early american natural history

Colony & Empire


The Bounds of Human Empire: Naturalists as Empire-Builders and Empiricists


Sir Francis Bacon is often credited with developing empiricism, that key element of enlightenment thinking, and for championing the use of inductive reasoning as a means of studying the world.  In his work New Atlantis, he asserted, “The End of our Foundation is the Knowledge of Causes, and secret motions of things; and the enlarging of the bounds of Human Empire, to the effecting of all things possible.” In short, knowledge should 1) figure out universal laws which govern the world and  2) exist for the purpose of benefiting mankind.


Mankind’s place at the apex of creation was clear to Bacon and most thinkers of his age. 1  God created a universe wherein a vast hierarchy placed the land, plants, and animals under the dominion of mankind, and mankind under the dominion of God (and peasants under the dominion of nobility, women under the dominion of men, etc.). This organization of the world is often described as the Great Chain of Being, a philosophy dating to the Middle Ages, but still in ascent during the Enlightenment.

Fra. Didacus Valades, "The Great Chain of Being,"  Rhetorica Christiana, 1579. British Library accessed through the “’Rank’: picturing the social order 1516 – 2009” exhibition by the Northern Gallery for Contemporary Art.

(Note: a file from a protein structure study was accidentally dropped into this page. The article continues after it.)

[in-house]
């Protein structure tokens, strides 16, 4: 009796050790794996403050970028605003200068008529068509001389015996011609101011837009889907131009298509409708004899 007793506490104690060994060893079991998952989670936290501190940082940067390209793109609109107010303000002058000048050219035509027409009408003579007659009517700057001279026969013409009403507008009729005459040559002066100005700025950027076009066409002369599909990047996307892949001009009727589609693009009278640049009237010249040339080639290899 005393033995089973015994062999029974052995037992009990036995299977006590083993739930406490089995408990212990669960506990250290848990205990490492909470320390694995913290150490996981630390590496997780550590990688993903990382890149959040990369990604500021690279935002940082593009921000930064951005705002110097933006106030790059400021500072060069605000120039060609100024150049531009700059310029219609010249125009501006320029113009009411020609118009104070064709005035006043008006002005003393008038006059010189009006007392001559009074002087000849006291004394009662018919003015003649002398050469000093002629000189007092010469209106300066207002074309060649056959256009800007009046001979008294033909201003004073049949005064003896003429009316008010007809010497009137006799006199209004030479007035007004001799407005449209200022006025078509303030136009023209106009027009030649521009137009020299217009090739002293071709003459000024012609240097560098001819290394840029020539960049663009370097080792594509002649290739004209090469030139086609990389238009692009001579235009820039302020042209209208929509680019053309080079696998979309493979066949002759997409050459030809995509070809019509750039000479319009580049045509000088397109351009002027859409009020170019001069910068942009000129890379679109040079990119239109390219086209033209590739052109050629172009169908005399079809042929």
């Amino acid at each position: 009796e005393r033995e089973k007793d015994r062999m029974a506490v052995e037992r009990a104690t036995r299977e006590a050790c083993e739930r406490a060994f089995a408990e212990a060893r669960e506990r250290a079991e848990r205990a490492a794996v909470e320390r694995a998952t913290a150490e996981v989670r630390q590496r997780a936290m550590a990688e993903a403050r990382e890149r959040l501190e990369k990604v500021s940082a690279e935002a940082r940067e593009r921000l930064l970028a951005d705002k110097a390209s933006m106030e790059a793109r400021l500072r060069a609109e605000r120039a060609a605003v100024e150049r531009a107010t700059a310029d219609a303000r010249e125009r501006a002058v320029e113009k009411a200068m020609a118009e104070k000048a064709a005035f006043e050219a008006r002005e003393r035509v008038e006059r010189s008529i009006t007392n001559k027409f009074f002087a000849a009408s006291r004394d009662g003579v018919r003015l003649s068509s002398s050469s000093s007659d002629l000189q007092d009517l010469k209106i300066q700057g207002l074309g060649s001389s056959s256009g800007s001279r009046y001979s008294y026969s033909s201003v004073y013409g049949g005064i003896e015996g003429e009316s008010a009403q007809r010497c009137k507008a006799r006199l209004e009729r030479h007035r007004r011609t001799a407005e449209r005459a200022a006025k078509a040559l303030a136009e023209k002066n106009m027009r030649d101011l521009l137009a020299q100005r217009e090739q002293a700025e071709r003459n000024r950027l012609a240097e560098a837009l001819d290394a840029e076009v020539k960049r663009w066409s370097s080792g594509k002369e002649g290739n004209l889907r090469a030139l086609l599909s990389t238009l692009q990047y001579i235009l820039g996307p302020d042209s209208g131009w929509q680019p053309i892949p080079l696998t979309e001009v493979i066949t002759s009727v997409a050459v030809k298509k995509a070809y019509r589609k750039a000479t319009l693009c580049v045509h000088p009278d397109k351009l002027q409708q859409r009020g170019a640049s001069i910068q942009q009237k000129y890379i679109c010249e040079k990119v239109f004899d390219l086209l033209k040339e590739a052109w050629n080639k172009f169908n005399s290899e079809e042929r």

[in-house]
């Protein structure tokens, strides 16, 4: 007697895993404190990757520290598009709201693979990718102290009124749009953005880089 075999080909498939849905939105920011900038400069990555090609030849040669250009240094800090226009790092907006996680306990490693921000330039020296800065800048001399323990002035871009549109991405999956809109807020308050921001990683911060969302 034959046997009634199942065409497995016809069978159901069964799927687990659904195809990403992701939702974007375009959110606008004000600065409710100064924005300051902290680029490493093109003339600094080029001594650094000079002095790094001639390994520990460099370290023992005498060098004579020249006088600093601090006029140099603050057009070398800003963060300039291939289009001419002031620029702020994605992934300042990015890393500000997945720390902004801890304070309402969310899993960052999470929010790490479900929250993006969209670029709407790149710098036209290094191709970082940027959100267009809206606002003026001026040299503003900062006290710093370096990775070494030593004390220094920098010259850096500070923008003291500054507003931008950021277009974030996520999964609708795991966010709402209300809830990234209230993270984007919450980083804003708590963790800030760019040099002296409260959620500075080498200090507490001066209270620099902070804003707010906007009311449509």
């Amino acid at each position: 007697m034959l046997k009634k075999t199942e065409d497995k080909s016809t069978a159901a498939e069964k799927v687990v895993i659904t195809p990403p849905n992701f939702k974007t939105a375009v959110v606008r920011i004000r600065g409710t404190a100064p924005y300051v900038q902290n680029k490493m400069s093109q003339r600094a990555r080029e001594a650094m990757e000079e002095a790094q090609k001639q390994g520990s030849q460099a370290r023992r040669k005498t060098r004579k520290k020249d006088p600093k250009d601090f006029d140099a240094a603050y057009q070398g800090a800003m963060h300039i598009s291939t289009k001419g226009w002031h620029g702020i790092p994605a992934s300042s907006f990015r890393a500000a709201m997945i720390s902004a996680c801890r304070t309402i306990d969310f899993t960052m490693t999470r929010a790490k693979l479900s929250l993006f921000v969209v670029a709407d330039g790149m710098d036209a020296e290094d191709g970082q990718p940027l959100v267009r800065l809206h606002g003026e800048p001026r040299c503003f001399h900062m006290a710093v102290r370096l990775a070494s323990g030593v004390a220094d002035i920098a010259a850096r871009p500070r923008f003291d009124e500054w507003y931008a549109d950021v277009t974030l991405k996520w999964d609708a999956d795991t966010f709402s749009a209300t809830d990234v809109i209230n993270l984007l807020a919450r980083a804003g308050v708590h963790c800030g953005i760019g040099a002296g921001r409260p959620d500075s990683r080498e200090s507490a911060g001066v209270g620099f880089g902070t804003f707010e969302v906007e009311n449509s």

Click on the image for a closer look: travel up the levels of the Great Chain of Being, from the beasts of the earth, up to humans, through the angels, and finally reaching God.


Natural History grew out of this tradition, and most early explorations of geology, biology, and botany were in service of medicine, wealth, and the building of Empire. Bacon’s views were greatly on the minds of the founders of the Royal Academy of Science in London in 1662 who saw their mission as that of understanding nature in order to bring it under human control and use through experimental observation and exploration.